Every potato soup recipe has its own personality. What goes into your soup pot can be lush and showy (enriched with bacon grease and clam juice, perhaps) or lean and minimal (garlic and eggs, anyone?). It can be thick, thin, creamy, stewy, chunky, cheesy. What it cannot be is boring. Made with a high onion-to-potato ratio, this chop-and-drop recipe is light, tastes intensely of potato, and has just enough dairy to feel opulent, but not oppressive. We’re talking one of those easy recipes with barely any prep time, and a total time of under an hour! It’s the bowl of soup you’ll want on repeat all winter long.

Use russet potatoes for a light-colored soup reminiscent of baked potatoes, or switch to Yukon Golds for a buttery yellow version that tastes faintly nutty—and a bit like your favorite mashed potatoes. Choose spuds with no visible green spots and scrub the skin well since you’ll be using them unpeeled. Skip the cute baby potatoes; the ratio of skin to flesh is a bit skewed and the soup won’t taste quite right (and please no red potatoes or sweet potatoes here). The soup is best left slightly chunky, with bits of skin and flesh so it’s less baby food goop and more sophisticated dinner. Do not use a blender to purée the soup—it will turn gluey and no one deserves that. An immersion blender is best here, a food processor a close second, and a vigorous smashing with a potato masher could be an acceptable alternative. The direction to use slices, instead of diced chunks, means you’ll have an easier time of it.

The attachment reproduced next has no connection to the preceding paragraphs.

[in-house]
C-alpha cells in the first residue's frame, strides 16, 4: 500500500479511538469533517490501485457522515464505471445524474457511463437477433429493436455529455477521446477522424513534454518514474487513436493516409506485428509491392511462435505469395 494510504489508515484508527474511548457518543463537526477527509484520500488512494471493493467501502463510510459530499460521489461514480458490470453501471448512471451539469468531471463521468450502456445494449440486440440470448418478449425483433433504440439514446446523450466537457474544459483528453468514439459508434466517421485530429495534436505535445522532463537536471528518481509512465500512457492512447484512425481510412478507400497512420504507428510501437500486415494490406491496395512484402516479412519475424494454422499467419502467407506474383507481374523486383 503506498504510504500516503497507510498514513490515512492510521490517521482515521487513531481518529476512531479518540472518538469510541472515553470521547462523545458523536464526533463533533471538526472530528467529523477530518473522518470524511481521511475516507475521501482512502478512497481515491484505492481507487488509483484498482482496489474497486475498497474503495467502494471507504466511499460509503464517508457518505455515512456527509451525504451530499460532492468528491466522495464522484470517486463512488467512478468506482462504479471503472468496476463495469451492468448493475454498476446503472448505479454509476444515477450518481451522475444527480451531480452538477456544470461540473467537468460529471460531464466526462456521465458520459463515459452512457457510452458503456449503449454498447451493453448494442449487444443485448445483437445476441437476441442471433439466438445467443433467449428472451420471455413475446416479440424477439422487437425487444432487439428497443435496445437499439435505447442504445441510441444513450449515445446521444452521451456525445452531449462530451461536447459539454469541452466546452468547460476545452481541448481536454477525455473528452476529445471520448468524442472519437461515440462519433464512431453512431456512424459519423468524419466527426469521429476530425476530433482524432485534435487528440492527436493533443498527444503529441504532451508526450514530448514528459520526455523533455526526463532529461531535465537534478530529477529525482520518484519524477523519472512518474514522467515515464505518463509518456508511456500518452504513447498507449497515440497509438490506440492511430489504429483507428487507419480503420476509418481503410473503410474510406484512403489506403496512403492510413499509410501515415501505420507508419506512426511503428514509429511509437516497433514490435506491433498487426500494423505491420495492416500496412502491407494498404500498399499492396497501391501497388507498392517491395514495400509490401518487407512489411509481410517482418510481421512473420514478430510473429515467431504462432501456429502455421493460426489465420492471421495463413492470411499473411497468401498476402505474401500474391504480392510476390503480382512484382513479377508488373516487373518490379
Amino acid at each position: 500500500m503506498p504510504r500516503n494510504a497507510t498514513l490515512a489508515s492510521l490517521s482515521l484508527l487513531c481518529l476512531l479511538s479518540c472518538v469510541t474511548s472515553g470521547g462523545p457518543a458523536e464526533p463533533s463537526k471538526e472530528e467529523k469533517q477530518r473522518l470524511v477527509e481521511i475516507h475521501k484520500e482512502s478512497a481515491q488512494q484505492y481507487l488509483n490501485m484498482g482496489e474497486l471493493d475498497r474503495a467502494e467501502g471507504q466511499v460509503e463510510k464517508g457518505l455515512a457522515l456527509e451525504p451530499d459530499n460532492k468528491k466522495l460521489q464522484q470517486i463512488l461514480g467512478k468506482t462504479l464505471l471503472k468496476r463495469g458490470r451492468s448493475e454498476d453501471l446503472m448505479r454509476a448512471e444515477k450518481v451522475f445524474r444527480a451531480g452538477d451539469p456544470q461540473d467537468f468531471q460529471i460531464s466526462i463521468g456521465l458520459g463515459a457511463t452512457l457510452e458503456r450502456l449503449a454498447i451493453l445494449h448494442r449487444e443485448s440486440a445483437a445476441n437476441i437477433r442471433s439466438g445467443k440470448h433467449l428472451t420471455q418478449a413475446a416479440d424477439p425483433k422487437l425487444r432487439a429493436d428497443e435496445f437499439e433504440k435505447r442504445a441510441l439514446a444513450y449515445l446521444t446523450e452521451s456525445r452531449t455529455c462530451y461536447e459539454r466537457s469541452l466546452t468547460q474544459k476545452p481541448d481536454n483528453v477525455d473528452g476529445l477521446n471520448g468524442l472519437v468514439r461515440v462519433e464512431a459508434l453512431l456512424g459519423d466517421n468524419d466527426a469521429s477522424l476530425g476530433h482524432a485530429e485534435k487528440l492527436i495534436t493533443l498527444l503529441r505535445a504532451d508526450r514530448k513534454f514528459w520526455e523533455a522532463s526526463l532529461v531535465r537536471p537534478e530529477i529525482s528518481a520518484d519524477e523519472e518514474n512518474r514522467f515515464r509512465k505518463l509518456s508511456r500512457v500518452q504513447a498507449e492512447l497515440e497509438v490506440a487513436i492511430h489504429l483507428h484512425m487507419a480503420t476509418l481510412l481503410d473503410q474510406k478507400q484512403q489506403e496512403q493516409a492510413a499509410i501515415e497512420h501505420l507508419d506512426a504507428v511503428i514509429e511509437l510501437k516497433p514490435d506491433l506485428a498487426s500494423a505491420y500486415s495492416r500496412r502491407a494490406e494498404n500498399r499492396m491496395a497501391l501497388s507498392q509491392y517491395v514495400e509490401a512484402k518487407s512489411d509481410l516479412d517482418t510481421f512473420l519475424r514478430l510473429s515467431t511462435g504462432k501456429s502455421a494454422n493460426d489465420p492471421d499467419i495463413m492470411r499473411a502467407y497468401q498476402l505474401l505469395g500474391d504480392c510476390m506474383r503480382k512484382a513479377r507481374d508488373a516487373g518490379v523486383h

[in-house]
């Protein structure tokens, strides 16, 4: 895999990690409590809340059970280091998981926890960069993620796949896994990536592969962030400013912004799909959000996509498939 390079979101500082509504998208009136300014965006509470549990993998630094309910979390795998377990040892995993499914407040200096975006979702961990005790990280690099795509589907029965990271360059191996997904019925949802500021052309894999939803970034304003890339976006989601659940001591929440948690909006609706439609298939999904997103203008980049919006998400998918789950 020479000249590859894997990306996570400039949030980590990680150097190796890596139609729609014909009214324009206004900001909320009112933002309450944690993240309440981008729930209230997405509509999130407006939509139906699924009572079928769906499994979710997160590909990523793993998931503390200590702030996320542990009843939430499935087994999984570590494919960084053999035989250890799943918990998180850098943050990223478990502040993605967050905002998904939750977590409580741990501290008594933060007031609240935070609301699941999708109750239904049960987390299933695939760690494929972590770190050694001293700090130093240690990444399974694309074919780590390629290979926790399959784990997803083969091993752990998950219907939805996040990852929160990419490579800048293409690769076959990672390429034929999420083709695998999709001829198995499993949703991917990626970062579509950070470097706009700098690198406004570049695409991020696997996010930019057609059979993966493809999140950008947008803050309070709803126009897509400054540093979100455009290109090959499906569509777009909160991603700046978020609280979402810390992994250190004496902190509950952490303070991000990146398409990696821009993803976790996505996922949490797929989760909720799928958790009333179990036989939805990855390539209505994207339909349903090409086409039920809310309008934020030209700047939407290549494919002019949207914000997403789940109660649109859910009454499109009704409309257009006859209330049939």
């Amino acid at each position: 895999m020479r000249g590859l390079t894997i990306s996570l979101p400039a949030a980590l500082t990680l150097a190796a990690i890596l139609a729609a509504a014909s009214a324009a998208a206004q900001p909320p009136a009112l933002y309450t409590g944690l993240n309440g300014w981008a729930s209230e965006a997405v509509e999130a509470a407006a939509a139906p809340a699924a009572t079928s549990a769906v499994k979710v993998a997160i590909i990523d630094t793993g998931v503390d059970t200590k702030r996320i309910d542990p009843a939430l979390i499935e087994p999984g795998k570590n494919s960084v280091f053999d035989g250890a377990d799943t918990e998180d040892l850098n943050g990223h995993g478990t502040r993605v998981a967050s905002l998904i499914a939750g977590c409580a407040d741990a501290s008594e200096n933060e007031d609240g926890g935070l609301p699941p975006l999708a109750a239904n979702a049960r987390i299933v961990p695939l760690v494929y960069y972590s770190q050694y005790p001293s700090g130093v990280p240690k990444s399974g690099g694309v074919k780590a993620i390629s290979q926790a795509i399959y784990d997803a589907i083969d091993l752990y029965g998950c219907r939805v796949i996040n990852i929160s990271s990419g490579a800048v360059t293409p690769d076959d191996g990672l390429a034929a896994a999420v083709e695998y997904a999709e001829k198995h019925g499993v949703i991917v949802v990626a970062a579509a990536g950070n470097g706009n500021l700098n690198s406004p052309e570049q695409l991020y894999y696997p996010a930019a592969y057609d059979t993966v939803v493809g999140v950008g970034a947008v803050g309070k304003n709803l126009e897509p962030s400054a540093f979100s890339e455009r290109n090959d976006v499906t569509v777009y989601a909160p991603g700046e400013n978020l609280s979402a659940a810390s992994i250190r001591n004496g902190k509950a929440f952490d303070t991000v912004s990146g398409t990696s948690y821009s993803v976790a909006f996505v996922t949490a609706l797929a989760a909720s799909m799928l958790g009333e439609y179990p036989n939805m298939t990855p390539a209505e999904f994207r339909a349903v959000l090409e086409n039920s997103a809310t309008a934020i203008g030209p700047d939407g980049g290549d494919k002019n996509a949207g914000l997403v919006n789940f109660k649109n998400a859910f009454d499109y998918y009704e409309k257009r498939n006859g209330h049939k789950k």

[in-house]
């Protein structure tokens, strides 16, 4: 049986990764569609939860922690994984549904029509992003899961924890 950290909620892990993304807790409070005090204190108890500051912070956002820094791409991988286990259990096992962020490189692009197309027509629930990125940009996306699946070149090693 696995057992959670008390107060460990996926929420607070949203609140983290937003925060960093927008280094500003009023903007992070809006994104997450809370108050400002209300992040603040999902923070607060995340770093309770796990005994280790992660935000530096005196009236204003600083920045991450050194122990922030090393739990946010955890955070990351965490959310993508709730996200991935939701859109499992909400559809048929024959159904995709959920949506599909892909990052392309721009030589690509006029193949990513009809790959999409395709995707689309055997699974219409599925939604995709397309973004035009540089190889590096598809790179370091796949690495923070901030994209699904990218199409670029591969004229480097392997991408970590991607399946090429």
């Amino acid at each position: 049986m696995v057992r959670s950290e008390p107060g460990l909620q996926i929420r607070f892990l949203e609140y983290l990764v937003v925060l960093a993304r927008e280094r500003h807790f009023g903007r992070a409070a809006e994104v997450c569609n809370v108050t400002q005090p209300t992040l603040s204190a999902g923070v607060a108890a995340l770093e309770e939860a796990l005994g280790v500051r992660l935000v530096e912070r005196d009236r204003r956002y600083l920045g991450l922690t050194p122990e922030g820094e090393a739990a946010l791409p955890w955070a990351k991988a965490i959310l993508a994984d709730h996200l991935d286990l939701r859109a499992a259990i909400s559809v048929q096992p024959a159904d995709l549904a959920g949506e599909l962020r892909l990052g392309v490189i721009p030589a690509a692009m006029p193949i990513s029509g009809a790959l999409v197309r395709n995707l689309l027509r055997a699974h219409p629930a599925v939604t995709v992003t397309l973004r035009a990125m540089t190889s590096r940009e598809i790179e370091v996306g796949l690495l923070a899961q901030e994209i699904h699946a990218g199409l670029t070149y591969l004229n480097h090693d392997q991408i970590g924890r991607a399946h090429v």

Sour cream adds the richness usually supplied by heavy cream, but it also gives this soup tang and body; while chicken stock or broth adds flavor without weighing it down.

Want to know how to make potato soup really sing? Toppings. For a fresh, zippy garnish, we like a mix of green onions, pickled jalapeños, and fresh dill. For fully loaded baked potato soup vibes, add in some crispy bacon, grated sharp cheddar cheese, trimmed chives, a sprinkle of cayenne, and another dollop of sour cream. Serve as a main course with a fresh salad and a good crusty loaf, and call it a night. Save any leftovers in an airtight container.

For other comfort food ideas, try this chowder or these hearty soups and stews.

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